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Profile of the Community Residential Facility Resident
The Northern-Interior Parole District, based in Prince George, British Columbia, is responsible for
parole supervision for Yukon and British Columbia, except the lower mainland area and Vancouver Island.
An average of 265 federal offenders are under district supervision, and a total of 93 community
residential facility (CRF) beds are available. Community residential services are provided by seven
associations located in Prince George, Kelowna, Vernon and Whitehorse.
Correctional Service of Canada and CRF staff frequently make subjective observations about the general characteristics of parolees residing in these facilities. The development of programs and services based on these assumptions occasionally results in a service or program that does not adequately address the needs of the residents. More objective data would be helpful in the decision-making process.
A research project initiated in January of 1992 was established to determine the client profile of each CRF. A variety of indicators were reported for each resident in an attempt to determine the "typical" client.
The following demographic characteristics are recorded for each resident upon arrival at a CRF: age, racial origin, level of education, employable skills, identifiable problem areas (criminogenic factors detailed in the program-planning model), release type, releasing institution, reason for conviction and area of sentencing. As well, residents are asked why they chose this particular CRF.
Upon leaving the CRF, further information is obtained, primarily concerning problems addressed while the offender was a resident at the facility, the reason for departure and, if suspended, the reason for suspension.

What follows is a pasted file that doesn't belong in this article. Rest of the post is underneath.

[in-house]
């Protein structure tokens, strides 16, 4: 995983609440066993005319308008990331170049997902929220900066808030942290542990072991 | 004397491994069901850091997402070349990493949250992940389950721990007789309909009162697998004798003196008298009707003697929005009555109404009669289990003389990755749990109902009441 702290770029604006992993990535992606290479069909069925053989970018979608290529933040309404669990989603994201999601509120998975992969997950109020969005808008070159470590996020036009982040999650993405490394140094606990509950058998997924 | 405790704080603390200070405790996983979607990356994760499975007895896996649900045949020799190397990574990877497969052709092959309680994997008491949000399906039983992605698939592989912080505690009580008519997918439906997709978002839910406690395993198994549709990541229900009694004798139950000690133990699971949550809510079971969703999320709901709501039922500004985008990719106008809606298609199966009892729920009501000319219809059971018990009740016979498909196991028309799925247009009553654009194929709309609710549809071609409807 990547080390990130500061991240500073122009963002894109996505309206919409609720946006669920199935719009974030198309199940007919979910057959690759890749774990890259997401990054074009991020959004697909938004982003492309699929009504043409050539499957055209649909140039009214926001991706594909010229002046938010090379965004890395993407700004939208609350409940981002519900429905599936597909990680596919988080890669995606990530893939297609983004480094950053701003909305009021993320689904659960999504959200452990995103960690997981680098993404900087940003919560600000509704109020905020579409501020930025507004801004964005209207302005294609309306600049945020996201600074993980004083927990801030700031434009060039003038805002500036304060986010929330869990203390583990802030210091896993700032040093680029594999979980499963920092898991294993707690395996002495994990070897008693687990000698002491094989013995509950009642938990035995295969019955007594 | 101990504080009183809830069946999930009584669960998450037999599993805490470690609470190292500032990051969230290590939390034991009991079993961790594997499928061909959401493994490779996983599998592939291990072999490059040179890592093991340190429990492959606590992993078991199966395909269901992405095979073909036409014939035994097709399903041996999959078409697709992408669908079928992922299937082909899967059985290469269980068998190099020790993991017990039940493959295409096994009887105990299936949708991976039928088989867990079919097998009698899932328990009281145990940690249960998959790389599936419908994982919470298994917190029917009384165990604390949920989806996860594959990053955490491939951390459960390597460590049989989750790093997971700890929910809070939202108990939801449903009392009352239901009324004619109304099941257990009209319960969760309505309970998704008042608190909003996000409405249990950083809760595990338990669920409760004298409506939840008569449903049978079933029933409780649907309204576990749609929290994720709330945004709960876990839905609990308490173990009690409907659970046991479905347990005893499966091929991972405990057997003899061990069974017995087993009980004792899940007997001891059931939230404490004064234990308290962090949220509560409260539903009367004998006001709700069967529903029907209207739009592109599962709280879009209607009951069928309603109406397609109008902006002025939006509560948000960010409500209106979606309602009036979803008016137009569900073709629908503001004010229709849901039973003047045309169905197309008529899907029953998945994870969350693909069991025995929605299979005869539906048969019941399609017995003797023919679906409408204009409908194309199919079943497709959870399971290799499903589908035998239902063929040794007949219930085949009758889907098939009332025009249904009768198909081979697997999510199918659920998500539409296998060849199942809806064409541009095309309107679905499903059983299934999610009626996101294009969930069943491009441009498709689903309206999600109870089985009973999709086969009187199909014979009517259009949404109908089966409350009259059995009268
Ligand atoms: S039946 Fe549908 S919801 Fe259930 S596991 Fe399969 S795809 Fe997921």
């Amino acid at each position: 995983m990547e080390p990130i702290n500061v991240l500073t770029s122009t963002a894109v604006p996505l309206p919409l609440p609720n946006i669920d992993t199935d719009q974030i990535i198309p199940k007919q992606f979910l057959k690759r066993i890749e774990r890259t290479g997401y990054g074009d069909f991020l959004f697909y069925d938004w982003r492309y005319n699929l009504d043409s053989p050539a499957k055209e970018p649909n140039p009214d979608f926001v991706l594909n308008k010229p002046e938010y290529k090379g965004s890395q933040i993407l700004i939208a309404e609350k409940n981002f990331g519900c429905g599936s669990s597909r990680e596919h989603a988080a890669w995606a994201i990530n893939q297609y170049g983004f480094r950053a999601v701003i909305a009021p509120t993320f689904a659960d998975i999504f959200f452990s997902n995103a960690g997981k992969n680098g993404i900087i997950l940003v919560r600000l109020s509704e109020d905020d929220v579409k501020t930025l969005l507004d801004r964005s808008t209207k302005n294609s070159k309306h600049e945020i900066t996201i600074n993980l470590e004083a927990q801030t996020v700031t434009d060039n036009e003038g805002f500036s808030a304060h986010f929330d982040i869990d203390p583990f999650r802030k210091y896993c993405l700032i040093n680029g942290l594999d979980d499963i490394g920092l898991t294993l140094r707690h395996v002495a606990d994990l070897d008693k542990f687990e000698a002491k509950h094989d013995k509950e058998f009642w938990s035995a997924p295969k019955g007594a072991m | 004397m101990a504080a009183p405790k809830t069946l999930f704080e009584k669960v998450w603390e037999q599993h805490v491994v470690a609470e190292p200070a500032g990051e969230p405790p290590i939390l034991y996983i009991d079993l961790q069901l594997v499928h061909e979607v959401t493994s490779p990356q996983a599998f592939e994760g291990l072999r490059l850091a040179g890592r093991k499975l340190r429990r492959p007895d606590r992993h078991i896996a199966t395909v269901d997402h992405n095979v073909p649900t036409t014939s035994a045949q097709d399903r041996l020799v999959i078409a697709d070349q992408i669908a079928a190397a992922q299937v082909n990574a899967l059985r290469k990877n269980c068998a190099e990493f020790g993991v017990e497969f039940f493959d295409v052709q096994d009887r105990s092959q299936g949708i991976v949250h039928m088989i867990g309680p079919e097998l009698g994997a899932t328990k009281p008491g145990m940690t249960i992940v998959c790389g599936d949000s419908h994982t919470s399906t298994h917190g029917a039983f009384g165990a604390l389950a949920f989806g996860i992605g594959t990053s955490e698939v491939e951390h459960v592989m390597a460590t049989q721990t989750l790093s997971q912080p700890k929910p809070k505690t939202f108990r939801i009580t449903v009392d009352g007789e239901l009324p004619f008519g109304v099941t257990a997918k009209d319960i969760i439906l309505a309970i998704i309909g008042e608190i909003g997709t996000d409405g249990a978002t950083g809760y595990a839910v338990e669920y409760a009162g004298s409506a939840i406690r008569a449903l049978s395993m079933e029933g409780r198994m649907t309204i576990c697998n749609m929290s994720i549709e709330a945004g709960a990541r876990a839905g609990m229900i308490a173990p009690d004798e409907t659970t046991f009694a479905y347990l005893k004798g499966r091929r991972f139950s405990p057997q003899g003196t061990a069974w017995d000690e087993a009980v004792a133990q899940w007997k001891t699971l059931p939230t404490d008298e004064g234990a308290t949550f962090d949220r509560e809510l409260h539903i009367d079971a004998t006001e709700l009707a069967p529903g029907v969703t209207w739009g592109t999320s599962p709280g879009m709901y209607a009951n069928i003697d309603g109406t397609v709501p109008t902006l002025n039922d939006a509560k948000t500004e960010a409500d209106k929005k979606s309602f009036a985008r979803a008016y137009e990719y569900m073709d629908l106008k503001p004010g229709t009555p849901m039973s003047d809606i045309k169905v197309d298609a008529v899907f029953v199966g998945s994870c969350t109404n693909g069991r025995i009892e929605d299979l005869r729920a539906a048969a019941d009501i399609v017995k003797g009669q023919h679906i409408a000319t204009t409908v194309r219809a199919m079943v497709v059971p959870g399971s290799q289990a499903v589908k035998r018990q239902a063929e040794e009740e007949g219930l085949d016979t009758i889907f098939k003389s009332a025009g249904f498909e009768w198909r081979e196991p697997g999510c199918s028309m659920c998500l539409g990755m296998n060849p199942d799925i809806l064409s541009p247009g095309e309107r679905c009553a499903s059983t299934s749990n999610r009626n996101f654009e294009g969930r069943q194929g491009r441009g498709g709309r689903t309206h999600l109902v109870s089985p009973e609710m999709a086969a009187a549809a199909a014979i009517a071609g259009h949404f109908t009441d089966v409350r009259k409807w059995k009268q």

The data are recorded by each CRF, compiled by the district office and reported quarterly to the community residential facilities. The CRF operators, who have close and co-operative working relationships, share all research findings. As a result, this graphic reporting format provides a clear representation of each facility's parolee population and allows for easy comparison of all indicators between CRFs.
The data are used in several ways. Research results provide an additional tool when determining programming needs from a district perspective. For example, the first reporting period identified a significant difference in educational levels between those residents in the Prince George area (24% with less than Grade 8) and those in the Kelowna/Vernon area (5% with less than Grade 8). Although the data do not provide reasons for such differences, they do indicate areas for further examination.
The CRF operator can determine if services and programs offered at the facility are meeting the needs of the clients. Comparison with other CRF data is an excellent method to identify problems and plan accordingly. For example, if a CRF finds that a disproportionate number of its residents have become unlawfully at large as compared with other facilities, this can prompt an analysis of why. Or, a facility having difficulty keeping its beds occupied may compare its strategy for soliciting clients with more successful houses and may consider changing its marketing strategy accordingly.
This is a continuing research project, and the CRF resident profile will be refined as data are collected over a longer period of time. It is anticipated that this will be an invaluable tool to both the Correctional Service of Canada and CRF operators in the district.